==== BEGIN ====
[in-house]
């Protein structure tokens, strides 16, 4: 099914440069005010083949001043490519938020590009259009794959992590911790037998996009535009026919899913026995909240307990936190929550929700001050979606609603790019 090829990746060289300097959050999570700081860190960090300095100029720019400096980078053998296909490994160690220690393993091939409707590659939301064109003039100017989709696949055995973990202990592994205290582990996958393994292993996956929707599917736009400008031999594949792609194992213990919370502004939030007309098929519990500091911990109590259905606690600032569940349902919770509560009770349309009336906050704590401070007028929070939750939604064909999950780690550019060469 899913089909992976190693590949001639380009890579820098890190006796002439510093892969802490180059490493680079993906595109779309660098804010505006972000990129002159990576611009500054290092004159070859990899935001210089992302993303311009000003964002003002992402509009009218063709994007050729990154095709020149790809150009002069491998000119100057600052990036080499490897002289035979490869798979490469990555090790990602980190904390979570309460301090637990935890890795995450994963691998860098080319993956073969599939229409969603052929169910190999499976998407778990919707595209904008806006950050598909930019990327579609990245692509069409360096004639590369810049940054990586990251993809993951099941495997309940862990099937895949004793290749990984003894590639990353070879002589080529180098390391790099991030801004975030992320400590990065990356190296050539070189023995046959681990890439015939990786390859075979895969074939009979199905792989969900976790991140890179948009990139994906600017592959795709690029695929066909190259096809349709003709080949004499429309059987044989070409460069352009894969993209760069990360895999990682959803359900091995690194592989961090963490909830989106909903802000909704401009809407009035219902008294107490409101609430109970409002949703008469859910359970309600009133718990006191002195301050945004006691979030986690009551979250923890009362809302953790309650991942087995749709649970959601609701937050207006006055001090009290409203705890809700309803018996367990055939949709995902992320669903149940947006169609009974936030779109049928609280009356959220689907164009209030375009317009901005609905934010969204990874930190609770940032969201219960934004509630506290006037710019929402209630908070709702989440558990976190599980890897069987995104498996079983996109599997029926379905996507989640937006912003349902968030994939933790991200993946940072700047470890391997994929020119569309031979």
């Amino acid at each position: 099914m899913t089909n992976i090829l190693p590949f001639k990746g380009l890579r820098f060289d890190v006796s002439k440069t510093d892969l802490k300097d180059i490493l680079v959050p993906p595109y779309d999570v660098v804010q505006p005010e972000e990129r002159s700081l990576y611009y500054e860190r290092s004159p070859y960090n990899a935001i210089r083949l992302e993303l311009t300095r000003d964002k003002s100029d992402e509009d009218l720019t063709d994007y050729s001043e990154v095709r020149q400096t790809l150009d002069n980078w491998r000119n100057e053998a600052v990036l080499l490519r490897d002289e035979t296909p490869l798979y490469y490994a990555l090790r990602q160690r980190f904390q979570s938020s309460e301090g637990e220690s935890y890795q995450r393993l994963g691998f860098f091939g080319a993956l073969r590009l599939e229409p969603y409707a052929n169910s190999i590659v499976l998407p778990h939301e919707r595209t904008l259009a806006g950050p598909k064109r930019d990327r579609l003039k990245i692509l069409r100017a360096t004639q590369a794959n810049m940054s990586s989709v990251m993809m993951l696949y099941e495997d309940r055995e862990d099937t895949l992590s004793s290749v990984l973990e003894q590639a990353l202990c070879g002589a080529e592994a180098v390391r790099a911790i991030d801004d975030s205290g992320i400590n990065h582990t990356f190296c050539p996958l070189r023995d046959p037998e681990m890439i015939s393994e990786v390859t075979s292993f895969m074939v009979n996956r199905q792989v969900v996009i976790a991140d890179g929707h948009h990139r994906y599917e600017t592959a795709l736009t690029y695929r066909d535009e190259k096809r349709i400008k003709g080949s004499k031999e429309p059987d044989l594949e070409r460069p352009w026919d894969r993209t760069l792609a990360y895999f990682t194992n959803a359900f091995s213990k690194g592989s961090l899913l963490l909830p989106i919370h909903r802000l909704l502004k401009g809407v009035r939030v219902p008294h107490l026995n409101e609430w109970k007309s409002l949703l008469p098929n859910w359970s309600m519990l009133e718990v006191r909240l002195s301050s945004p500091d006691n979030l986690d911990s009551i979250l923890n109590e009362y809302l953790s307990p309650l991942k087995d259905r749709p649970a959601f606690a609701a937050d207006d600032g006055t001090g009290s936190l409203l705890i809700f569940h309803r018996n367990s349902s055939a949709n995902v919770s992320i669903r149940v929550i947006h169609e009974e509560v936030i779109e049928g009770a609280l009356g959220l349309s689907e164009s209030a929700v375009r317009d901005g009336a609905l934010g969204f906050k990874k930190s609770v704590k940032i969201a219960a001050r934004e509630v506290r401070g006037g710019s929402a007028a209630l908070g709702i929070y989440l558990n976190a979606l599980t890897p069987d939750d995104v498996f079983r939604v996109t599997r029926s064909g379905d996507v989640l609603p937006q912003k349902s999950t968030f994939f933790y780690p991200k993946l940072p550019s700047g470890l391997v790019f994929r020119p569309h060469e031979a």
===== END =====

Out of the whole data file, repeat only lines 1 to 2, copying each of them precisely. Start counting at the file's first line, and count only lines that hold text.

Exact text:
[in-house]
């Protein structure tokens, strides 16, 4: 099914440069005010083949001043490519938020590009259009794959992590911790037998996009535009026919899913026995909240307990936190929550929700001050979606609603790019 090829990746060289300097959050999570700081860190960090300095100029720019400096980078053998296909490994160690220690393993091939409707590659939301064109003039100017989709696949055995973990202990592994205290582990996958393994292993996956929707599917736009400008031999594949792609194992213990919370502004939030007309098929519990500091911990109590259905606690600032569940349902919770509560009770349309009336906050704590401070007028929070939750939604064909999950780690550019060469 899913089909992976190693590949001639380009890579820098890190006796002439510093892969802490180059490493680079993906595109779309660098804010505006972000990129002159990576611009500054290092004159070859990899935001210089992302993303311009000003964002003002992402509009009218063709994007050729990154095709020149790809150009002069491998000119100057600052990036080499490897002289035979490869798979490469990555090790990602980190904390979570309460301090637990935890890795995450994963691998860098080319993956073969599939229409969603052929169910190999499976998407778990919707595209904008806006950050598909930019990327579609990245692509069409360096004639590369810049940054990586990251993809993951099941495997309940862990099937895949004793290749990984003894590639990353070879002589080529180098390391790099991030801004975030992320400590990065990356190296050539070189023995046959681990890439015939990786390859075979895969074939009979199905792989969900976790991140890179948009990139994906600017592959795709690029695929066909190259096809349709003709080949004499429309059987044989070409460069352009894969993209760069990360895999990682959803359900091995690194592989961090963490909830989106909903802000909704401009809407009035219902008294107490409101609430109970409002949703008469859910359970309600009133718990006191002195301050945004006691979030986690009551979250923890009362809302953790309650991942087995749709649970959601609701937050207006006055001090009290409203705890809700309803018996367990055939949709995902992320669903149940947006169609009974936030779109049928609280009356959220689907164009209030375009317009901005609905934010969204990874930190609770940032969201219960934004509630506290006037710019929402209630908070709702989440558990976190599980890897069987995104498996079983996109599997029926379905996507989640937006912003349902968030994939933790991200993946940072700047470890391997994929020119569309031979």